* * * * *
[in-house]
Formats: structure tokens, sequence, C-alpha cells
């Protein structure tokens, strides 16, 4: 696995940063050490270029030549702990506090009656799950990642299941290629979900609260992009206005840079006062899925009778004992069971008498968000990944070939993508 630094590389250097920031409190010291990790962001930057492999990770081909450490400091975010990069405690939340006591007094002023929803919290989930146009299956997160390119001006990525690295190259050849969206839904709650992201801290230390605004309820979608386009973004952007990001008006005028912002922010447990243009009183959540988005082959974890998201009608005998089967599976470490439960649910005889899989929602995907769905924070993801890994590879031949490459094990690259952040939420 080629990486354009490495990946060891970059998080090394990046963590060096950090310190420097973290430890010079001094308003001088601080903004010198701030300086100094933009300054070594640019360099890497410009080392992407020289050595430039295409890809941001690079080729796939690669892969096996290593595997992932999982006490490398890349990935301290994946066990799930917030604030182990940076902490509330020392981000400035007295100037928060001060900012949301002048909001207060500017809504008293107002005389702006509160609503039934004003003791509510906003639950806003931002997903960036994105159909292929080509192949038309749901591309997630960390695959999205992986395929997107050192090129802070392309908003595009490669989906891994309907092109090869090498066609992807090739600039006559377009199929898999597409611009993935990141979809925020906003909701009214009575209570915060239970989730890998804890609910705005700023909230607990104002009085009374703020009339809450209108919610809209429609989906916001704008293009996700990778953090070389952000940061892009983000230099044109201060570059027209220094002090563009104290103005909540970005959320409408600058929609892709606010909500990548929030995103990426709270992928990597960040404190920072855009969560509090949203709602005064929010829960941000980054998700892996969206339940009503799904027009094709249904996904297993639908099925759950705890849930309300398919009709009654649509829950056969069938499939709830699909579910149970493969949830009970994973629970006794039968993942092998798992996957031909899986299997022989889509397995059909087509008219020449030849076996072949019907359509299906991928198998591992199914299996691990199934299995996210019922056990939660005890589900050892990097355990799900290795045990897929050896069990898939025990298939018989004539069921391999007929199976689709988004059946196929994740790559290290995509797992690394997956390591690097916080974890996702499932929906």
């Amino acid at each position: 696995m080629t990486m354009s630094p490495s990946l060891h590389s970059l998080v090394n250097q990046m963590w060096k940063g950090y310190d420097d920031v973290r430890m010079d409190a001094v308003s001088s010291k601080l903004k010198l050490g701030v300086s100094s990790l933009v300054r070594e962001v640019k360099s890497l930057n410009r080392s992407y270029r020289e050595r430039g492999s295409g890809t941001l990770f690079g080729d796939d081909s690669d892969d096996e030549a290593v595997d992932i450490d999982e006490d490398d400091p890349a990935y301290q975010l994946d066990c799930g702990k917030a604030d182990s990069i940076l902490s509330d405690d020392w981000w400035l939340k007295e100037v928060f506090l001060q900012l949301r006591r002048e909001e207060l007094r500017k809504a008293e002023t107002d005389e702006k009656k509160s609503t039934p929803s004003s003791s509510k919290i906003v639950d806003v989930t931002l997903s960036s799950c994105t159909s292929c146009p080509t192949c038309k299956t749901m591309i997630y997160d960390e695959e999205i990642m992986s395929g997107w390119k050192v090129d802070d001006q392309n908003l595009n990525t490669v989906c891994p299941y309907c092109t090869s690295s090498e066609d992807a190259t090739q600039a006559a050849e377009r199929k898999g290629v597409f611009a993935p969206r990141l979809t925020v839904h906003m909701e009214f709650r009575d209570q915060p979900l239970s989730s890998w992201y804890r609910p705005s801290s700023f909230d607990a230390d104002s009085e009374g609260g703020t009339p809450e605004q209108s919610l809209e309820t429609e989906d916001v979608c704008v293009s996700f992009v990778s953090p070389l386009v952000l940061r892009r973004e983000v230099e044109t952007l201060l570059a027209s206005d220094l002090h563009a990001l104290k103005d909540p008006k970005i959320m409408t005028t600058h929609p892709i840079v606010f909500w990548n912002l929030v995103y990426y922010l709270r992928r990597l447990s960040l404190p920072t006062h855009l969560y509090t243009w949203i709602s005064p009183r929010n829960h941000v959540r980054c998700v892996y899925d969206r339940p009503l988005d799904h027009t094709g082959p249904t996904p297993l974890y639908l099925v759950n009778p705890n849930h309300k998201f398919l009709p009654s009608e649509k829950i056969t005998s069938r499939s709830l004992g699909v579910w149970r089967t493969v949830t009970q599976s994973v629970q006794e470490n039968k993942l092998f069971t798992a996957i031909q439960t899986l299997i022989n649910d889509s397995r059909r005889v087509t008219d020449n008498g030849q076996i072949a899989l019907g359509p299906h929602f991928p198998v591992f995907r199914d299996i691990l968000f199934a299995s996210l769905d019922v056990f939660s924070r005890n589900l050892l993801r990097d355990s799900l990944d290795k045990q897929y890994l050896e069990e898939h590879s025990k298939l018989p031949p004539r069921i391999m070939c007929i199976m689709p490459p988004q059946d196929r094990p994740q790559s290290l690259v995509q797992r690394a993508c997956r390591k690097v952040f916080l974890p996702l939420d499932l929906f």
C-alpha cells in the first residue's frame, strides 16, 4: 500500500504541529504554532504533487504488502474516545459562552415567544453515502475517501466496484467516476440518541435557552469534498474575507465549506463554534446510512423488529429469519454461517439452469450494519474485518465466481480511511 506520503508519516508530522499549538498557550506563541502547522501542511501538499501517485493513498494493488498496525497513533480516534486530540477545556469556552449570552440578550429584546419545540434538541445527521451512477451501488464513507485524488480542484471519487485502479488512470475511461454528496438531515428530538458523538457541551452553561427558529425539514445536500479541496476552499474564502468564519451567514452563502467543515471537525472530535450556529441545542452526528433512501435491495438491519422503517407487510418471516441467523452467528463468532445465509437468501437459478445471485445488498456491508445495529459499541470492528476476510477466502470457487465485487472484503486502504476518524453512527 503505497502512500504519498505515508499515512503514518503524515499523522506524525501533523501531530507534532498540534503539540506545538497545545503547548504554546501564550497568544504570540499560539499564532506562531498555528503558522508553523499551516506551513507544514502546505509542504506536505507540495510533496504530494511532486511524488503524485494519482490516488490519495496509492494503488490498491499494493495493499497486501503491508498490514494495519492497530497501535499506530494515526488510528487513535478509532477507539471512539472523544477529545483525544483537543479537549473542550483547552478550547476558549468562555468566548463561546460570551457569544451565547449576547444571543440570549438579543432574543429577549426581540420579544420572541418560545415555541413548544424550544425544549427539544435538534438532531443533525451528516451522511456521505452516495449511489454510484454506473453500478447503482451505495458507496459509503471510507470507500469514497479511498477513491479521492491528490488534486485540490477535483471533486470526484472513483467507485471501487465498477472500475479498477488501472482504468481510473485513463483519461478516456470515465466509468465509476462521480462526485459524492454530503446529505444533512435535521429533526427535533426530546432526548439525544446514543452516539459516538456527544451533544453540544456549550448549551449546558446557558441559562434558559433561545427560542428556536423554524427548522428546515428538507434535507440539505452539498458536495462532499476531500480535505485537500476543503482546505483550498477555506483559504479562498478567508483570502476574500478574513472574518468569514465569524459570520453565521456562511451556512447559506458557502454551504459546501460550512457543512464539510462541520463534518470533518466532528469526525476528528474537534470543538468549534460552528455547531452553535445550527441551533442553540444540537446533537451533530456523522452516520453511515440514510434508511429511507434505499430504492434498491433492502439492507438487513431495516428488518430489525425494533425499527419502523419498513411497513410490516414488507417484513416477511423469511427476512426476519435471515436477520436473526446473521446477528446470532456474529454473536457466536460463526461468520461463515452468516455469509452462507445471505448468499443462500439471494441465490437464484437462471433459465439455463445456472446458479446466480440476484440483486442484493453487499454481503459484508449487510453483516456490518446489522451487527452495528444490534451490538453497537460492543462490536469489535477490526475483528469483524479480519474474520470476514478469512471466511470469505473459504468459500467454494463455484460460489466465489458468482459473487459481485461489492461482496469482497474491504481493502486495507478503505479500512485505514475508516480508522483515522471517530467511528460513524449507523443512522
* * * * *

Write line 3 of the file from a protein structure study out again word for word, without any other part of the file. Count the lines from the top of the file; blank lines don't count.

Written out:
């Protein structure tokens, strides 16, 4: 696995940063050490270029030549702990506090009656799950990642299941290629979900609260992009206005840079006062899925009778004992069971008498968000990944070939993508 630094590389250097920031409190010291990790962001930057492999990770081909450490400091975010990069405690939340006591007094002023929803919290989930146009299956997160390119001006990525690295190259050849969206839904709650992201801290230390605004309820979608386009973004952007990001008006005028912002922010447990243009009183959540988005082959974890998201009608005998089967599976470490439960649910005889899989929602995907769905924070993801890994590879031949490459094990690259952040939420 080629990486354009490495990946060891970059998080090394990046963590060096950090310190420097973290430890010079001094308003001088601080903004010198701030300086100094933009300054070594640019360099890497410009080392992407020289050595430039295409890809941001690079080729796939690669892969096996290593595997992932999982006490490398890349990935301290994946066990799930917030604030182990940076902490509330020392981000400035007295100037928060001060900012949301002048909001207060500017809504008293107002005389702006509160609503039934004003003791509510906003639950806003931002997903960036994105159909292929080509192949038309749901591309997630960390695959999205992986395929997107050192090129802070392309908003595009490669989906891994309907092109090869090498066609992807090739600039006559377009199929898999597409611009993935990141979809925020906003909701009214009575209570915060239970989730890998804890609910705005700023909230607990104002009085009374703020009339809450209108919610809209429609989906916001704008293009996700990778953090070389952000940061892009983000230099044109201060570059027209220094002090563009104290103005909540970005959320409408600058929609892709606010909500990548929030995103990426709270992928990597960040404190920072855009969560509090949203709602005064929010829960941000980054998700892996969206339940009503799904027009094709249904996904297993639908099925759950705890849930309300398919009709009654649509829950056969069938499939709830699909579910149970493969949830009970994973629970006794039968993942092998798992996957031909899986299997022989889509397995059909087509008219020449030849076996072949019907359509299906991928198998591992199914299996691990199934299995996210019922056990939660005890589900050892990097355990799900290795045990897929050896069990898939025990298939018989004539069921391999007929199976689709988004059946196929994740790559290290995509797992690394997956390591690097916080974890996702499932929906």